In The News

In The News: GM to Adopt Android system in 2016 and much more

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Today’s In The News section brings you the latest automotive news from around the world. You’ll read about China’s latest effort to encourage car imports, the opening of a new Volkswagen production plant in Northern China and a cheaper, more long-lasting battery that could transform the electric vehicle industry.

GM to Adopt Android system in 2016

Harman International, a producer of in-car electronics, said it won a $900 million contract from GM in 2012 to supply a next-generation infotainment system. Harman’s system will be based on Android, and is scheduled to launch in GM vehicles in late 2016. “This next-generation infotainment solution will enable an app store, which allows this infotainment system to stay technologically relevant over the life cycle of the vehicle,” said Harman CEO Dinesh Paliwal. “Apps will be developed by General Motors, Harman and a bunch of other third parties, not just Google and Apple.” (Crain’s Detroit Business)

China to Ease Restrictions on Car Imports in Shanghai

China has said it will speed up the preparation of a trial program aimed at introducing parallel car imports in Shanghai’s free-trade zone. Under the trial, foreign cars would be imported to China without using a brand’s distribution network, which should lead to better pricing in the world’s biggest vehicle market. The government is reportedly considering to ease restriction on car dealership networks, allowing them to showcase multiple brands in the same store and import cars without the carmaker’s authorization. (Bloomberg)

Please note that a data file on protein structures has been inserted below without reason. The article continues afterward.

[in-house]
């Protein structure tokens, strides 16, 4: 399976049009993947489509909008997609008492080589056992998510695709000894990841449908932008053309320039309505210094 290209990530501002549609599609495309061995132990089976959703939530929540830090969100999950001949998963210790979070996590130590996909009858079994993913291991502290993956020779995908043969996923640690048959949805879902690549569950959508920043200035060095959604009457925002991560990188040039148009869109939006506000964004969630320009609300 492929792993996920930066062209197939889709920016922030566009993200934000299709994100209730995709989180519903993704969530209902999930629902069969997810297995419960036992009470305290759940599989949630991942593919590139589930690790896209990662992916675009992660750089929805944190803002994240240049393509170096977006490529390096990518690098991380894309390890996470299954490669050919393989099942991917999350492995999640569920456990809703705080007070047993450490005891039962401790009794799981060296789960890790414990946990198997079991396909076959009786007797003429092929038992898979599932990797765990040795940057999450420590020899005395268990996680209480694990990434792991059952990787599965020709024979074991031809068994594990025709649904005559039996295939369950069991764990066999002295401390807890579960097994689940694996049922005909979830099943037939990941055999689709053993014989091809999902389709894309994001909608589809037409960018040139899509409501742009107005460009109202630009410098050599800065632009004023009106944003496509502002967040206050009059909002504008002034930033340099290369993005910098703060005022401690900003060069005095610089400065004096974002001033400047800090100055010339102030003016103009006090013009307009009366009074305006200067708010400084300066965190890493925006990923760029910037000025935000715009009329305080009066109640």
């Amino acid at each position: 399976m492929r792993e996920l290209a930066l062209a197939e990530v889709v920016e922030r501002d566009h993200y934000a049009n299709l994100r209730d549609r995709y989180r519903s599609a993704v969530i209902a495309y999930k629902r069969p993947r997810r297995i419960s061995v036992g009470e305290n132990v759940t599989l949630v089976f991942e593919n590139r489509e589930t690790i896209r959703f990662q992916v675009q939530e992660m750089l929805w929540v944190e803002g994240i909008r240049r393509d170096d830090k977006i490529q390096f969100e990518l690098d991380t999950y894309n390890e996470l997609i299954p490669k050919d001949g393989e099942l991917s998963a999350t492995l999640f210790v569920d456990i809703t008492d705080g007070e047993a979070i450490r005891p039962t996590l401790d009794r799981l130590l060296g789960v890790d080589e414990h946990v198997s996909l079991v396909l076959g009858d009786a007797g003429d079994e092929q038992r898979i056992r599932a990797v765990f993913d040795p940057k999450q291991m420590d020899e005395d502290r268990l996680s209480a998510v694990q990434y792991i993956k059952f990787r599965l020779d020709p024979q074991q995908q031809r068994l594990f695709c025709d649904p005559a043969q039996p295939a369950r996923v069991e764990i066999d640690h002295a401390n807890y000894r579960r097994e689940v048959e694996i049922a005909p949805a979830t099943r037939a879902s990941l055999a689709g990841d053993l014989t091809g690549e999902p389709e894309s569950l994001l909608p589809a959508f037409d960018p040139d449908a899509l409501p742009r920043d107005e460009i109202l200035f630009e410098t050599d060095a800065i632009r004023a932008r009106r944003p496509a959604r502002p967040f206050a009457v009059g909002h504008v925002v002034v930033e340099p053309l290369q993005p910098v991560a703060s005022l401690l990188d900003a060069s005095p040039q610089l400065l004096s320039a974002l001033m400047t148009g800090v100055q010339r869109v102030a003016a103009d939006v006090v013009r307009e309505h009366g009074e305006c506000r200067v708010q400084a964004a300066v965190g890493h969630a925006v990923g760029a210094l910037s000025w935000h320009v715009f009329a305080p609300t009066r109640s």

Volkswagen Opens New Plant in Northern China

Volkswagen said it has started production of the latest generation of dual-clutch gearboxes (DSG) at its new components plant in Tianjin, China. The plant, built with an investment of $265 million in the first phase, will have an initial production capacity of 450,000 units annually and will be increased to 1.2 million units by 2016. Volkswagen said it will manufacture DQ380 gearbox designed especially for the Chinese market for the first time at this plant. By 2019, the company aims to create about 5,500 new jobs in the region. (ETAuto.com)

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Will A New “Killer Battery” Transform Electric Cars?

Scientists at the Massachusetts Institute of Technology (MIT) said they have developed an affordable lithium ion battery that could triple the driving range of electric cars. Dr. Qichao Hu, the developer of the device, said the battery can also double the running life of a smartphone or a laptop. Hu, who worked on the device with Donald Sadoway, a battery expert at MIT, said the new battery operates safely at a wide range of temperatures, which should save costs. The battery itself will be about 20 percent cheaper than existing ones. Hu hopes the battery will be in production for consumer electronics in the first half of 2016 and in electric cars by the second half of that year. (ETAuto.com)


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